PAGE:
• I may have broached the cabernet sauvignon-dominant Mas de Daumas Gassac, Vin de Pays de l’Hérault a tad early; it was still mature and delicious but I think that I’ll leave the second bottle until next Christmas.
• Conversely, the Domaine de Perdiguier, Cuvée d’en Auger, Vin de Pays des Côteaux d’Ensérune may have been better last Christmas (the initial recommended drink date was indeed for 2015) but it was still a great taste experience.
• Domaine Alquier’s Faugères Les Bastides couldn’t have been better: all velvety richness and concentration.
• Domaine Madeloc Collioure Magenca was very mature and a tad raisiny, but I mean that as a compliment. The primary fruit flavours had all but disappeared to leave a rich, mineral, spicy, earthy complexity.
• The Roc d’Anglade, Vin de Pays du Gard was extraordinarily fine and elegant, and could easily have been mistaken for a very posh northern Rhône costing many times its price.
And let’s talk about the price, as that for me was the real bonus part of the whole experience and one I hadn’t really anticipated. I paid for the wines in 2007 and the duty and VAT in 2008. So long ago that, such is my head-in-the-sand attitude to personal finances, I felt that these fine wines were now, to all intents and purposes, free.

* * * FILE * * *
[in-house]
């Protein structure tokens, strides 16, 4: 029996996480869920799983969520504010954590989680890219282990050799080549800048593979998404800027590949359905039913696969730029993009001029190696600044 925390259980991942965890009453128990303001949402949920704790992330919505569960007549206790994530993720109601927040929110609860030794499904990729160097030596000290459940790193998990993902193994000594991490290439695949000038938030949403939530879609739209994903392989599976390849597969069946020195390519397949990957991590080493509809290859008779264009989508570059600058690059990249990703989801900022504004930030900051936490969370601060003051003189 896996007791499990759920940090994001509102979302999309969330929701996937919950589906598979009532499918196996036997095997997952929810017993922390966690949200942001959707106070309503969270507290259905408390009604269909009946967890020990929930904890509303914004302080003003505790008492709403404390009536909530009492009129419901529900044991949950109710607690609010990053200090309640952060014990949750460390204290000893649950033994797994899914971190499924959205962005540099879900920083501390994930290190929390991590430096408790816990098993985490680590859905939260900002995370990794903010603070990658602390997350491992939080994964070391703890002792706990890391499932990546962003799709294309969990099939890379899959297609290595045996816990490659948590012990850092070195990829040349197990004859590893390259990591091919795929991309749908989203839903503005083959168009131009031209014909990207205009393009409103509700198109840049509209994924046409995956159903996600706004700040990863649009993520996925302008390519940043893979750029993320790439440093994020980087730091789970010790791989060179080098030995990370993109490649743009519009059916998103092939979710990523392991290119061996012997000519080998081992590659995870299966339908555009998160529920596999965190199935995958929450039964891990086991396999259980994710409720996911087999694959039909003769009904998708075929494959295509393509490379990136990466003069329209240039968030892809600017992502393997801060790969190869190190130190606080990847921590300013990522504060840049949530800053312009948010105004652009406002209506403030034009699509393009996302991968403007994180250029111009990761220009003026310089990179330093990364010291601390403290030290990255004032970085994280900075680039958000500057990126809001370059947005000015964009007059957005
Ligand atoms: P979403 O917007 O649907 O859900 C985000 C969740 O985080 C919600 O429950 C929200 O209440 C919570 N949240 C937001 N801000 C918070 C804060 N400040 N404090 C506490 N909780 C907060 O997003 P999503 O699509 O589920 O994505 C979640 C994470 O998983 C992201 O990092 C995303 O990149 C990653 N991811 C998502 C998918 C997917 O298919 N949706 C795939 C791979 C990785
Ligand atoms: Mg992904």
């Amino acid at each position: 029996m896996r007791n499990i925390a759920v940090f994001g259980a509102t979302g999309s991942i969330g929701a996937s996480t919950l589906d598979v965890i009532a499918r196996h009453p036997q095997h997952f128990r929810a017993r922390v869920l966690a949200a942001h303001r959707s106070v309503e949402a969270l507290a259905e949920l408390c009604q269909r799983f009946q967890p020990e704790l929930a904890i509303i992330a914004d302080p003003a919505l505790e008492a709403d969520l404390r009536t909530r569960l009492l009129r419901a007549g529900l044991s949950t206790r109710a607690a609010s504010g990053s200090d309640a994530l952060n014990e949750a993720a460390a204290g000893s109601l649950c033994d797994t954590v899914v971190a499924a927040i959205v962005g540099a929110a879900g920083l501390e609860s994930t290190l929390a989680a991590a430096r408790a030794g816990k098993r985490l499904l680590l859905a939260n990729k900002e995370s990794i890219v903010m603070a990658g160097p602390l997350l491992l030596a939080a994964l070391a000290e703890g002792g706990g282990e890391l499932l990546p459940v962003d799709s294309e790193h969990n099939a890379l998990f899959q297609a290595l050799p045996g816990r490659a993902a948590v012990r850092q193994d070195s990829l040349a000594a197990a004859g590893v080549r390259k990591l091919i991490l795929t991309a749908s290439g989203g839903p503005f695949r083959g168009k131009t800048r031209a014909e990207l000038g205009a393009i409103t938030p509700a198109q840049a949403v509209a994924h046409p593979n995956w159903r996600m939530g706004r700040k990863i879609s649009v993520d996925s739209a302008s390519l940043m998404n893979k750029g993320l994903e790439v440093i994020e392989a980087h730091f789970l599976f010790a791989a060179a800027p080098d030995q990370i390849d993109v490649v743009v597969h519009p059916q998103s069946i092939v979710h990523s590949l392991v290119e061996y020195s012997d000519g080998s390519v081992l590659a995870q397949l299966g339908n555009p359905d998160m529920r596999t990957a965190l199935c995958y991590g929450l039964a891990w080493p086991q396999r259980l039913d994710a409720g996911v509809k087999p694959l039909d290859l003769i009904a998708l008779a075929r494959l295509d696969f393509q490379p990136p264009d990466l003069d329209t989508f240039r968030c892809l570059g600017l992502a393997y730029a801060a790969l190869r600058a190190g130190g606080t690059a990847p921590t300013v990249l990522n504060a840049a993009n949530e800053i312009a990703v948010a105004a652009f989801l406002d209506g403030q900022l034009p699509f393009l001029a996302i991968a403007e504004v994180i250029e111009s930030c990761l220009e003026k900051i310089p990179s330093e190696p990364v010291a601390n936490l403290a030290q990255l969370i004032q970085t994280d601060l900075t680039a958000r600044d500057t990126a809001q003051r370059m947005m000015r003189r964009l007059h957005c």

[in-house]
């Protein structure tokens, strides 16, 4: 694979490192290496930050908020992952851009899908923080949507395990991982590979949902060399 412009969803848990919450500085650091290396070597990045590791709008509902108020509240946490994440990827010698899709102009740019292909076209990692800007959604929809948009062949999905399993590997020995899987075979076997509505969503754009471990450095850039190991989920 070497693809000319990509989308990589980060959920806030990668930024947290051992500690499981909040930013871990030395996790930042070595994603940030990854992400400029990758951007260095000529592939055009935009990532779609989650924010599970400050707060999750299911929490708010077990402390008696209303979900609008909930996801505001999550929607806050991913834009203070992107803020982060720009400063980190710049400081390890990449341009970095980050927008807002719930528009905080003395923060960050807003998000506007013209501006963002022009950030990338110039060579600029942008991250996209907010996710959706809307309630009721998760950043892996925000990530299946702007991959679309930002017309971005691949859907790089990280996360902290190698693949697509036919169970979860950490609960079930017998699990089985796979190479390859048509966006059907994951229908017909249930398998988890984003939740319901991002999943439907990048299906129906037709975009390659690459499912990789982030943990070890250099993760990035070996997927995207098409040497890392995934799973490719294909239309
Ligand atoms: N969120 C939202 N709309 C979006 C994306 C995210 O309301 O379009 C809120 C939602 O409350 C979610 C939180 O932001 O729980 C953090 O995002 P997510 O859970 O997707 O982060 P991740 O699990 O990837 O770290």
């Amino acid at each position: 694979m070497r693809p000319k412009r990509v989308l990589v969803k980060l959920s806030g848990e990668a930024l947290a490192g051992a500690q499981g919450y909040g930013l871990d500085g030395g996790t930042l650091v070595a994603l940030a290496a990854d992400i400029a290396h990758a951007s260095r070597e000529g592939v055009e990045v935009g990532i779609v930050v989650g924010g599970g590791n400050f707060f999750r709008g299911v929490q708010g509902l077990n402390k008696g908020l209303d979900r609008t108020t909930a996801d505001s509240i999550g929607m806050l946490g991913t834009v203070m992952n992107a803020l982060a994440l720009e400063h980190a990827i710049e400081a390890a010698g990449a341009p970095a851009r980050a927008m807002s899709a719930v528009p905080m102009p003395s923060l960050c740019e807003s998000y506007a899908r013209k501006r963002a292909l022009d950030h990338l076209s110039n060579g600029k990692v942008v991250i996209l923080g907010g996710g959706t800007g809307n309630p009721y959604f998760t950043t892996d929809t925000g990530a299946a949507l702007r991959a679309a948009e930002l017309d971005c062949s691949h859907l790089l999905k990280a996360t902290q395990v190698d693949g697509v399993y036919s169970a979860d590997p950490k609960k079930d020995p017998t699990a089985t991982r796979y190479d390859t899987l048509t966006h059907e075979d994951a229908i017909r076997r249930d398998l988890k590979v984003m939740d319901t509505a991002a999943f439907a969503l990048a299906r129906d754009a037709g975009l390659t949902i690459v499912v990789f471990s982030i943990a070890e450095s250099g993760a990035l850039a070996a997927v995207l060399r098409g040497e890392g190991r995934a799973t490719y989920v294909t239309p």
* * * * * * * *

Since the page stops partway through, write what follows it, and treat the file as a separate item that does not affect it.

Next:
Sure I did have to pay for their storage in the interim but even so a little research online suggests that were I able to find these wines now (no small task in itself) it would have cost me a darn sight more than I had shelled out. Furthermore, if you factor in the pleasure of the anticipation of enjoying your purchases then I’ve had more than a decade of mouthwatering expectation!